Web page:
JP: "We still have the systems around in part because we still think in metaphor and we actually can't help it because half of our brain is oriented towards metaphor."
BW: "Can I get you [Jordan] to clarify something now? Okay, so you have argued, and you've actually quite surprised me by doing so, but you've argued that the dogmatism is a bug and not a feature."
JP: "No, it's a bug and a feature."
BW: "It's a bug and a feature. Good. So, But what I thought I heard you say was that the resistance to update was a problem that was effectively an obstacle."
JP: "Yes. So is lack of resistance to update. There are problems everywhere man."
BW: "Well, there's a tension."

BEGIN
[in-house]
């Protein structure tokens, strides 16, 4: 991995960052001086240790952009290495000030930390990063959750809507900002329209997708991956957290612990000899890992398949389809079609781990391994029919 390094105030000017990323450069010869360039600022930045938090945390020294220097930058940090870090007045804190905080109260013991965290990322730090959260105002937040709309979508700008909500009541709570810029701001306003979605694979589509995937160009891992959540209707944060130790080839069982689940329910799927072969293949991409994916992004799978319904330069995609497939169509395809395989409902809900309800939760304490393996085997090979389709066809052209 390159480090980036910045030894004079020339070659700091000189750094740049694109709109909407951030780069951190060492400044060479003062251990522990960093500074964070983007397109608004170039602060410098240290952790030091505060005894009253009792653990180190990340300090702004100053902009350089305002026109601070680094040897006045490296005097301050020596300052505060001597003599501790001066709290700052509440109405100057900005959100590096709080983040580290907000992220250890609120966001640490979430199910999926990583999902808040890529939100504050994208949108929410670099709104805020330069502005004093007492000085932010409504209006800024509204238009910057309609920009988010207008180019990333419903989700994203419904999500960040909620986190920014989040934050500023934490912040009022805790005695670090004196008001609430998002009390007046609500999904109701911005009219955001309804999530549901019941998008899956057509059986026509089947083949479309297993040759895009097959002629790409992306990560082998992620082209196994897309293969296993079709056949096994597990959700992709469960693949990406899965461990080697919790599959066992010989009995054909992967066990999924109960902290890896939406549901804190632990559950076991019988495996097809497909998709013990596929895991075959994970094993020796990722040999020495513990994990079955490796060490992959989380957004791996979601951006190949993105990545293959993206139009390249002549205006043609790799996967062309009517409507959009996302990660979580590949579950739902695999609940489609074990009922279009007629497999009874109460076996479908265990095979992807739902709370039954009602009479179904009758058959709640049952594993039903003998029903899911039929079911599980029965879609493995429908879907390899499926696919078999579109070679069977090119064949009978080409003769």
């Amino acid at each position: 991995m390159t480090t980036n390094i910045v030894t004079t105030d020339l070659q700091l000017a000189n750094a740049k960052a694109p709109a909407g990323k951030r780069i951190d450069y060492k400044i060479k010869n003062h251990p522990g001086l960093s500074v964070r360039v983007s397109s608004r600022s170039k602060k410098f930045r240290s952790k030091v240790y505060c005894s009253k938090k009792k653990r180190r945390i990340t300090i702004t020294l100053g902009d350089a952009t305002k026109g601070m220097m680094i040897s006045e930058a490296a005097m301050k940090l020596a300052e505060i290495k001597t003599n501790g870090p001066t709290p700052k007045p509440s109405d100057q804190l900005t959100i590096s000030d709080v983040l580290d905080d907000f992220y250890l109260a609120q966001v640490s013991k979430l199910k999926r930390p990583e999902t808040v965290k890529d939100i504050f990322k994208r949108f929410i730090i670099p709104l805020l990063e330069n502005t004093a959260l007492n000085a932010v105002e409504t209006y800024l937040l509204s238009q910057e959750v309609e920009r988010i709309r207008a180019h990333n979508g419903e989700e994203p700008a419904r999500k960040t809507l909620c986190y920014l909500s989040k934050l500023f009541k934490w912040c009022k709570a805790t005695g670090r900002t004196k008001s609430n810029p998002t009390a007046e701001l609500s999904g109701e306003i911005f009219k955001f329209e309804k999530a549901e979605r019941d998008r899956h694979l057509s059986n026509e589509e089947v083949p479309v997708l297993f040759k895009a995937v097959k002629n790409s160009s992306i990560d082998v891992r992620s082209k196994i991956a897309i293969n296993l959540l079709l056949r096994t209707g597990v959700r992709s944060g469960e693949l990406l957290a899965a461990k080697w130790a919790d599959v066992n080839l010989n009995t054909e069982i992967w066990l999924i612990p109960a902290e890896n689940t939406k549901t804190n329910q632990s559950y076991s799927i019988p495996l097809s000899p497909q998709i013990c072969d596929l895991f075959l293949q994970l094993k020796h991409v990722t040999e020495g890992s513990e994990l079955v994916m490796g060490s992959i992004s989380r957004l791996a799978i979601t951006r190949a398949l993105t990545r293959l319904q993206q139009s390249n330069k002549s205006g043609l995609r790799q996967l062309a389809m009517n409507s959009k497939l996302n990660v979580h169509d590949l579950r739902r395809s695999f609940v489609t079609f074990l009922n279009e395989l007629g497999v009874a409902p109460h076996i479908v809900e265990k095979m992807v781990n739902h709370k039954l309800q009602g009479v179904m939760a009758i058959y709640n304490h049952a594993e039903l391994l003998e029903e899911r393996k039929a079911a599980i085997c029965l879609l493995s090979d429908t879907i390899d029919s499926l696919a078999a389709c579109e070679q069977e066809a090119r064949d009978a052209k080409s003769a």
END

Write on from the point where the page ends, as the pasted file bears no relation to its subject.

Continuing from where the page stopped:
JP: "There is a tension. Right. Well, look at it this way. Most new ideas are stupid and dangerous, but some of them are vital. And so we're screwed both ways. It's like, if we stay locked in our current mode of apprehension all hell's going to break lose. If we generate a whole bunch of new solutions most of them are going to be wrong and we're going to die. And so, what we need to do, well it's a Darwinian claim in some sense, is despite the fact that most new ideas stupid and dangerous a subset of them are so vital that if we don't incorporate them we're all going to perish. That's the bloody existential condition. Part of the issue here... The problem is is that, let's take the "dogma" idea. Okay, so there's the dogma incorporated in the books. But I'm gonna throw away the books because the dogma was there before the books. And then the question is where was the dogma? And the answer was the dogma was in the cultural practices and in the agreement that people made with regards to those cultural practices. But it was also part and parcel of the inter-psychic structure that enables us to perceive the world as such. Now the problem is, and I think this is the central place where we need to flesh out these ideas, is that you cannot view the world without and A-priori structure. And that A-priori structure has a dogmatic element. And so you can't say 'well let's get rid of the dogma' because you can't perceive the world without a structure."